Extra Class question of the day: automatic message forwarding; stations aboard ships or aircraft

Some amateur radio systems automatically forward messages for other amateur radio stations. Winlink is one such system. There is always a question of who is responsible when an automatically-controlled station forwards a message that violates FCC rules.

If a station in a message forwarding system inadvertently forwards a message that is in violation of FCC rules, the control operator of the originating station is primarily accountable for the rules violation, (E1A08) This is very similar to the situation where a repeater is used to send messages that violate FCC rules.

The first action you should take if your digital message forwarding station inadvertently forwards a communication that violates FCC rules is to discontinue forwarding the communication as soon as you become aware of it. (E1A09) This is also similar to what a repeater control operator should do if a repeater user is violating FCC rules.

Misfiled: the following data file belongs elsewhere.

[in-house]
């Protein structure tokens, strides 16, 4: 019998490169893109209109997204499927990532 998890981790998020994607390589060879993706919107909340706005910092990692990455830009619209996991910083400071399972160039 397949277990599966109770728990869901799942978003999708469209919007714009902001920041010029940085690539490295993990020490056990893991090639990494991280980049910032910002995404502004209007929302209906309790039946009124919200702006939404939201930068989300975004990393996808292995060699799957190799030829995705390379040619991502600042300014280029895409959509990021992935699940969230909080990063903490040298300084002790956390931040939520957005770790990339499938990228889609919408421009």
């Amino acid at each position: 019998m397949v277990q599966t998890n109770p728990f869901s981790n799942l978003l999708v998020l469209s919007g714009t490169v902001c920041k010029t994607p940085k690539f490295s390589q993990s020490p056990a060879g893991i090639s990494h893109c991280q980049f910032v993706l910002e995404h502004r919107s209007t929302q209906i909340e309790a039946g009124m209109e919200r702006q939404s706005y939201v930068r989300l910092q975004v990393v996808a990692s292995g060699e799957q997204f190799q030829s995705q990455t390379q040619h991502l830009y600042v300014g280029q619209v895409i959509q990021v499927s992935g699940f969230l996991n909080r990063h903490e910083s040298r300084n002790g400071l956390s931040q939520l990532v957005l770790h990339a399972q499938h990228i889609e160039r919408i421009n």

Operating an amateur radio station on a ship or an airplane can be a lot of fun, but there are some rules that govern this operation. For example, if an amateur station is installed aboard a ship or aircraft, its operation must be approved by the master of the ship or the pilot in command of the aircraft before the station is operated. (E1A10) Any FCC-issued amateur license or a reciprocal permit for an alien amateur licensee is required when operating an amateur station aboard a US-registered vessel in international waters. (E1A11)

Even when operating from a ship, there must be a control operator. Any person holding an FCC-issued amateur license or who is authorized for alien reciprocal operation must be in physical control of the station apparatus of an amateur station aboard any vessel or craft that is documented or registered in the United States. (E1A13)

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